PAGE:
Eventually, the Roosevelts built a small, modest cottage called Val-Kil, that Eleanor would solely occupy for years after Franklin's death. Despite her later accomplishments and her family's immense wealth, this small stone cabin would be the only home she would ever own.
The Roosevelts were buried in rose-lined garden plot near the family home. Their Scottish terrier Fala, at one time the most famous dog in the world, is also buried nearby.
Burial site for Franklin & Eleanor Roosevelt
The FDR Presidential Library was the first of its kind, built during Roosevelt's presidency as remote White House while visiting Hyde Park. Many of Roosevelt's famous "Fireside Chats" were delivered from the Library. Today, the Library houses a museum of the life and presidency of FDR, and includes a number of special exhibits. During our visit, there was a history of the Social Security System, a topic of much debate in today's politics.
The Library building is undergoing an extensive renovation which should be completed by summer 2012. Until then the building is open, but the surrounding grounds and entrances are clogged with construction equipment.
Jessica at the Roosevelt home in Hyde Park, New York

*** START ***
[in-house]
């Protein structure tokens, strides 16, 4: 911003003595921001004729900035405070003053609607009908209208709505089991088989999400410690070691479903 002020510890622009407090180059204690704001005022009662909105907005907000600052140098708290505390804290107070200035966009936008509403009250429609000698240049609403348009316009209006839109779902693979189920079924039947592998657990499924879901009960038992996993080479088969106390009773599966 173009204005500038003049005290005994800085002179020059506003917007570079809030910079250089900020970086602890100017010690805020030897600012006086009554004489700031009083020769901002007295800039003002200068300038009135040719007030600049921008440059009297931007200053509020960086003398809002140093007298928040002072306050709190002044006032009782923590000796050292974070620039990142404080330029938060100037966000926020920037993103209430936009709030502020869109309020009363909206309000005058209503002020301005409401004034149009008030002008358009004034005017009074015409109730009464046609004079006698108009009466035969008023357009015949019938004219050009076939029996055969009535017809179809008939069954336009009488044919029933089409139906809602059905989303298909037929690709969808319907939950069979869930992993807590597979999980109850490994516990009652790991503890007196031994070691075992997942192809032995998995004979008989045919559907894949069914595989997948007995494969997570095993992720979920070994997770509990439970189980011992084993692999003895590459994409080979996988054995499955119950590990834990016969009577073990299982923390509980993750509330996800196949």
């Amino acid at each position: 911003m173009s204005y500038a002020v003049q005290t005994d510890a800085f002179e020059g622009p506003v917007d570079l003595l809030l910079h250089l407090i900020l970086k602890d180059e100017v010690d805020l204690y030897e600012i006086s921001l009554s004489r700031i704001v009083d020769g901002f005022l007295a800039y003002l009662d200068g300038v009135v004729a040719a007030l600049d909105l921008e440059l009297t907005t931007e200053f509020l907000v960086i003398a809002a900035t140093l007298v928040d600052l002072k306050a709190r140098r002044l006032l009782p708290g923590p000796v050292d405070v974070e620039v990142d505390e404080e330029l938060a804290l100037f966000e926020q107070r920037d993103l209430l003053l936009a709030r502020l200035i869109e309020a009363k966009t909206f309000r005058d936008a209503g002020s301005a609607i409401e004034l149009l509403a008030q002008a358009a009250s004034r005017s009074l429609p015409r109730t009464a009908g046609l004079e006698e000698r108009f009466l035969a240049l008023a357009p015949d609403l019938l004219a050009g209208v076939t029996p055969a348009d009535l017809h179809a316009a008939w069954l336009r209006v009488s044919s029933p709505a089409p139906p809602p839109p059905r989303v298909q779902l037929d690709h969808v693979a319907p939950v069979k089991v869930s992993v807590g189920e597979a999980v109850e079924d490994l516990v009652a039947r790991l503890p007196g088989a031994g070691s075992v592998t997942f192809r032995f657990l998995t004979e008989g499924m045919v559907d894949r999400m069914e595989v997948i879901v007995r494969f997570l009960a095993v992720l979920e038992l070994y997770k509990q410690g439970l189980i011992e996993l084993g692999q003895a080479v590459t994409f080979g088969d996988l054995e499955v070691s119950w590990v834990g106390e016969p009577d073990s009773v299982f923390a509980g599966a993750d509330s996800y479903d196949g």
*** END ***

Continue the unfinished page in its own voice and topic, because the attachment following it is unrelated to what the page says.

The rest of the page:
The Val-Kil home is about a 10 minute drive from the Roosevelt Home Historic Site. The tour of the house lasts about an hour, and is much less about the home than telling the history of Eleanor Roosevelt. Our tour guide from the National Park Service was very well read on the Roosevelt family, and is acting as a consultant to a film about the Roosevelts called Hyde Park on the Hudson
to be released in 2012. Bill Murray plays FDR, and I assume not for laughs.
Like the other houses on our tour, we were not permitted to take photos inside the home.
Eleanor Roosevelt's legacy is quite accomplished. Not content to sit at home, she is in many ways the model for the modern First Lady, using her visibility and influence to champion a number of causes of concern to her and her husband. She was a tireless advocate for civil rights, education and ending poverty. Appointed by President Truman to as the US delegate to the first assembly of the United Nations, she was drafted to pen the Universal Declaration of Human Rights, which was unanimously adopted by the assembly and today serves as the cornerstone of the UN's mission.
The Val-Kil Cottage
After offering many insights into the life and times of Eleanor Roosevelt, our guide admitted that the most-often asked question was whether or not she was a lesbian. His conclusion that she was not, but directed us to numerous biographies where we could reach our own conclusion. We concluded that it wasn't really important, and we didn't really care.
The pastoral setting of the Val-Kil Cottage
The National Park Service offers all three tours as a package for $22. This includes a tour of the Vanderbilt Mansion, Val-Kil and the Roosevelt Home and Presidential Library. Hyde Park is about an hour's drive from New York City, or you can easily take the train to Poughkeepsie and catch a shuttle to the historic sites. If you're looking to get out of the City and enjoy some history among scenic surroundings, its a terrific way to spend a day. I recommend reading up on the Roosevelts and Vanderbilts prior, but even if you don't, you'll learn a great deal throughout the day.
Photo Tour of the Philip Johnson Glass House
Tour of the Vanderbilt Mansion